Beatrice: The COP24 is still unsustainable

The COP24 is not sustainable and this shows how far away we are from actual climate action (both mitigation and adaptation), as well as the drastic measures that must be taken. My project focused on finding out whether the COP24 and people attending actually reflect the fight towards transitioning to sustainable development and lifestyles. The short answer is no. Neither the COP24 is carbon neutral, nor most delegates are living sustainably, although they might try really hard. In this blog post, I will just focus on the conference itself first.

Many articles already criticize how much CO2 emissions this conference is equivalent to, despite the UNFCCC’s statement that “the event is to be entirely climate neutral”. RT estimates that the summit will emit more CO2 than 8,200 U.S. homes do in a year. Even if some GHG emissions can be “offset”, and delegations were encouraged to purchase UN-certified offsets to compensate for their carbon footprint, the material waste created cannot be eliminated.

The food waste and litter for instance cannot simply be “offset”. I witnessed at the end of every day how trays still full of food were being thrown away. I asked the staff once where these trays were going and they answered with a disappointed smile “oh well, to the trash” and then offered if I wanted some of the food left.

With regards to the type of food offered, it is clear that the Polish diet is unfortunately quite unsustainable. Wednesday’s buffet at the Spodek arena confirmed this dietary hypothesis, with 11 out of 13 dishes being processed meat, sausages, and beef. In fact, a new analysis from the Center for Biological Diversity, Farm Forward and Brighter Green calculates that the meat-heavy menu at the COP24 could contribute to 4,000 metric tons of greenhouse gases. Meat dishes generate average greenhouse gas emissions four times higher than the plant-based meals. But these facts did not stop the Polish Pavilion from giving out cultural delicacies like wild boar meat, red deer meat, lard and other meat-based tapas (not to mention the coal-soap exhibition which probably won them the Fossil of the Day award on the first day). Should we change our diets even if it is part of our culture or simply how we produce and consume things? The second option is obviously preferable.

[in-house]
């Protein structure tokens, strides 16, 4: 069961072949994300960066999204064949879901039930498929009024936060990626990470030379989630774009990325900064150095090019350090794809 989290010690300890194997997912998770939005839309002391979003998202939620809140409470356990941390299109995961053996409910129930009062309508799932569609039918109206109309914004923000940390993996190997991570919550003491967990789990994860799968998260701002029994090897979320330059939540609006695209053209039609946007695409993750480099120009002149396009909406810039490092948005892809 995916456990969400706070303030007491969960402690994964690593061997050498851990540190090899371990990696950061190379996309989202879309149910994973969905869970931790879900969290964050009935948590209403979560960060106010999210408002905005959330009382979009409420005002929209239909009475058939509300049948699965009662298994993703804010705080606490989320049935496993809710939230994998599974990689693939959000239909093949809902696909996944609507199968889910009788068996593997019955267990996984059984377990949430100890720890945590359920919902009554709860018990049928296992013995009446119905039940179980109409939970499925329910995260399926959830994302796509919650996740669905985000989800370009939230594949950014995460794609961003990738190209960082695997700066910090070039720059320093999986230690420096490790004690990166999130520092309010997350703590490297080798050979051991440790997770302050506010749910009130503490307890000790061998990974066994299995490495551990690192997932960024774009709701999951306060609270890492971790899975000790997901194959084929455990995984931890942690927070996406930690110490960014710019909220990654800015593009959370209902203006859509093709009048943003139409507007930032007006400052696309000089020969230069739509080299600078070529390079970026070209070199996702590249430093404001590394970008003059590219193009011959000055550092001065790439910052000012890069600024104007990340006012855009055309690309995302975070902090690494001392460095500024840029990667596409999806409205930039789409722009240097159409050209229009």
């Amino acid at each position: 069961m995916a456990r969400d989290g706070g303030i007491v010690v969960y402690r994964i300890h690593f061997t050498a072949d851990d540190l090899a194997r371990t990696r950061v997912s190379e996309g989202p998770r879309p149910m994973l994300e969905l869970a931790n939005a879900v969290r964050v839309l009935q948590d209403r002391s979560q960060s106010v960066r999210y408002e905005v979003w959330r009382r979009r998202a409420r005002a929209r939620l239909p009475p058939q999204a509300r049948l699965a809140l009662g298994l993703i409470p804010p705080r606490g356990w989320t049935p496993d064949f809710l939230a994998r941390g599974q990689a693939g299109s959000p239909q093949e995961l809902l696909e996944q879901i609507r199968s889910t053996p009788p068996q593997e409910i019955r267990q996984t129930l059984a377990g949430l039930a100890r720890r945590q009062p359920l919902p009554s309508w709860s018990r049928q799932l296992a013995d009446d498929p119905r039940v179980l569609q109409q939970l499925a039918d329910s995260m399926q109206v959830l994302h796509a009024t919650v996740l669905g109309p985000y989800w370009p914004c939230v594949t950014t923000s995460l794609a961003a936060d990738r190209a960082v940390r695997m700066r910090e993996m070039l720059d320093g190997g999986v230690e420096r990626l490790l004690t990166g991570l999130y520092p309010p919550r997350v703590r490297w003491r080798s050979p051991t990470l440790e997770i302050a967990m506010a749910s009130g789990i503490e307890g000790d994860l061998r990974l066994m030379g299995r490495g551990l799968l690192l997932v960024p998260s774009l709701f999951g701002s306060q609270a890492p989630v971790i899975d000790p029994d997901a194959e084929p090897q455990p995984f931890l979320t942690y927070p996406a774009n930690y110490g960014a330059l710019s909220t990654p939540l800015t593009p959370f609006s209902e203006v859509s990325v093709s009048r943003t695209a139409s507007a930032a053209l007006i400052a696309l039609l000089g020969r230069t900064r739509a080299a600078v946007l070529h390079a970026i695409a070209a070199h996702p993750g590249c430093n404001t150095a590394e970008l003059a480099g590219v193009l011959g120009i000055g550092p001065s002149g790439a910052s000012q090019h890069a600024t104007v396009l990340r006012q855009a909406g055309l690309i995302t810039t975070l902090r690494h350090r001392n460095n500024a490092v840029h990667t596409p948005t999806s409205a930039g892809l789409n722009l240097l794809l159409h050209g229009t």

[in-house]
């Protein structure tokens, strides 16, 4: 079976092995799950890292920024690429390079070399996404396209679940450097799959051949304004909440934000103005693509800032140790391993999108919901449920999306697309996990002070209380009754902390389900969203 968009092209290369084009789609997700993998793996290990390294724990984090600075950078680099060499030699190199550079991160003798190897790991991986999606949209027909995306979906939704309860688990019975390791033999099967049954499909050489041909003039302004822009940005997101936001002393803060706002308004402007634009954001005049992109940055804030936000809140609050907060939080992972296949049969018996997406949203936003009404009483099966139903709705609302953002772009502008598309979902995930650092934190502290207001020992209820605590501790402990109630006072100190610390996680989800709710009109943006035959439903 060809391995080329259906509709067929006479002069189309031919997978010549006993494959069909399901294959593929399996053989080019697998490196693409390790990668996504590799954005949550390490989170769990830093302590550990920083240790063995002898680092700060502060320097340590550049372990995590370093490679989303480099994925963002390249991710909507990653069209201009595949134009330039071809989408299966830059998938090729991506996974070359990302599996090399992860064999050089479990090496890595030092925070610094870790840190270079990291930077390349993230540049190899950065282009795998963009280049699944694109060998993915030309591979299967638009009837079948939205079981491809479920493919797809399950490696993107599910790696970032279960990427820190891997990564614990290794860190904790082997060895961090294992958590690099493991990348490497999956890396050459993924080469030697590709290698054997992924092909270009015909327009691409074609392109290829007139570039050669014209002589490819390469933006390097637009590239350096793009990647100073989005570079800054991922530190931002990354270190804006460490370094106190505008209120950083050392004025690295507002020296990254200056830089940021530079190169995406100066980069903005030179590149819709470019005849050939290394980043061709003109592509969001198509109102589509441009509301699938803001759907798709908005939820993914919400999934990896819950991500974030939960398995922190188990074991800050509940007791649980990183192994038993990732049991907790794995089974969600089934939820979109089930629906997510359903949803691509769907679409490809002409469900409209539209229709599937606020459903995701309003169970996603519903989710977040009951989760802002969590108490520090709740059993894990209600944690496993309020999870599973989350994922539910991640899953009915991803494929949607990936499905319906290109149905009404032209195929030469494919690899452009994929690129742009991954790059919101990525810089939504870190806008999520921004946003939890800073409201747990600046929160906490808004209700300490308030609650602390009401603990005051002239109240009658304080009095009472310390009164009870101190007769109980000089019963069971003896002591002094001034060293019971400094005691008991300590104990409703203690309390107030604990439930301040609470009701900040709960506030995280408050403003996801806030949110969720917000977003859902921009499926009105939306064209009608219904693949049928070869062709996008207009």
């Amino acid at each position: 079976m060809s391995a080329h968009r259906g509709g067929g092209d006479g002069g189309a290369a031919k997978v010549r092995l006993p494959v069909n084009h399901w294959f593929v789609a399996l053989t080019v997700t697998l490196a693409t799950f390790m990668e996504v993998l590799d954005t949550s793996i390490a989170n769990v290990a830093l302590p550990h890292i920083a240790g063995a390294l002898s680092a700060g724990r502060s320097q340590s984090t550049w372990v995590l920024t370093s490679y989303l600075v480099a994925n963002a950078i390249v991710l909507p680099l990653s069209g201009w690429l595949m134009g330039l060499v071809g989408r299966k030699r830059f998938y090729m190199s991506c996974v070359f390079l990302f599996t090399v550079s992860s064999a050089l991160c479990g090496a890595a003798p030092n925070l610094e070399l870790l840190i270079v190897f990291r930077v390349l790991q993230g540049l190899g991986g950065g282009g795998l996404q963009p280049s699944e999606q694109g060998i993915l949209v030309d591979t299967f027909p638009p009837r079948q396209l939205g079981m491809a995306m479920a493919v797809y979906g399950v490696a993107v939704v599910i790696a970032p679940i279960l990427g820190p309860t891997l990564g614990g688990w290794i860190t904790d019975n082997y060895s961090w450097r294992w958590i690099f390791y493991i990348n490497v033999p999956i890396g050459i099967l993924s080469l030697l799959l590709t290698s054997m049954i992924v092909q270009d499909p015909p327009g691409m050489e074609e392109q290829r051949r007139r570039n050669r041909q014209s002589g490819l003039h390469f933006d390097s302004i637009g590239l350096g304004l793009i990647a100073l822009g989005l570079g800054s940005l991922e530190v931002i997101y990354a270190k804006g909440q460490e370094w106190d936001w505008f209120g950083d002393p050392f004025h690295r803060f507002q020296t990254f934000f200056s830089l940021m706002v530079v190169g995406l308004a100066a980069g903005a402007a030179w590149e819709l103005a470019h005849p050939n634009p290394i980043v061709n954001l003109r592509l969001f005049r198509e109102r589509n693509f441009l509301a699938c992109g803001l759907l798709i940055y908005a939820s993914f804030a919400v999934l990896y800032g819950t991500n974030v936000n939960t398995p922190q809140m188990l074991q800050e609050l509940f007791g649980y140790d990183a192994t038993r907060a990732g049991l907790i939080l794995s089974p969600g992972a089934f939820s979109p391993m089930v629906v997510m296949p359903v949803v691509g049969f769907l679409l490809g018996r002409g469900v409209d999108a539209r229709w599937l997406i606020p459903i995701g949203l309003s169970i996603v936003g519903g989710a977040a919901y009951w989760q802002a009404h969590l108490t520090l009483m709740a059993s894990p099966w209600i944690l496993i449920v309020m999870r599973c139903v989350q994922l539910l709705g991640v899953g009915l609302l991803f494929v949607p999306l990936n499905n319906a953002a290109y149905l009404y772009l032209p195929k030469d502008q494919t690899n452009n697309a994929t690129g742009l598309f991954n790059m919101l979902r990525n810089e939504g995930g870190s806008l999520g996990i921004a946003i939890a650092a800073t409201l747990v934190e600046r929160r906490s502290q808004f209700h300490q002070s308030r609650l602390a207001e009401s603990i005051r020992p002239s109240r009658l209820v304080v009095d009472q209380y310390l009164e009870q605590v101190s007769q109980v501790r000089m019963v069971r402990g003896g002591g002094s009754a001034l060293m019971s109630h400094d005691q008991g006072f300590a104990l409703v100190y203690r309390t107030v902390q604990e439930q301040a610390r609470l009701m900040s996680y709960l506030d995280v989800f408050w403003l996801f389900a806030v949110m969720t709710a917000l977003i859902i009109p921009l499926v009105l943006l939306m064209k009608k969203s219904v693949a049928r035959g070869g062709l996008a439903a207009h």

Plastics and recyclables are also a big problem. All food locations and coffee stands offered plastic lids, plastic bottles, and even straws sometimes. The welcome package came with a reusable bottle, however, not many people seemed to use them which makes this initiative useless. The recycling guidelines for the colorful bins set out throughout the venues were not clear either, and whether we could put stained packaging in the paper bin or compost in the “other waste” bin was unspecified. By looking into these bins a couple of times, I realized that we don’t even know how to recycle properly. The waste management issue was mentioned in the UNFCCC’s website and stated that everything would be recycled according to the current Polish regulation, however Poland is well below the latest EU-27 average of 40% (25% recycled and 15% composted) of recycling rates, which means landfilling will mostly be the alternative and it’s in fact most common way of handling waste in Poland. The staff taking out the trash would sometimes mix all the color trash bags into a single black bag too.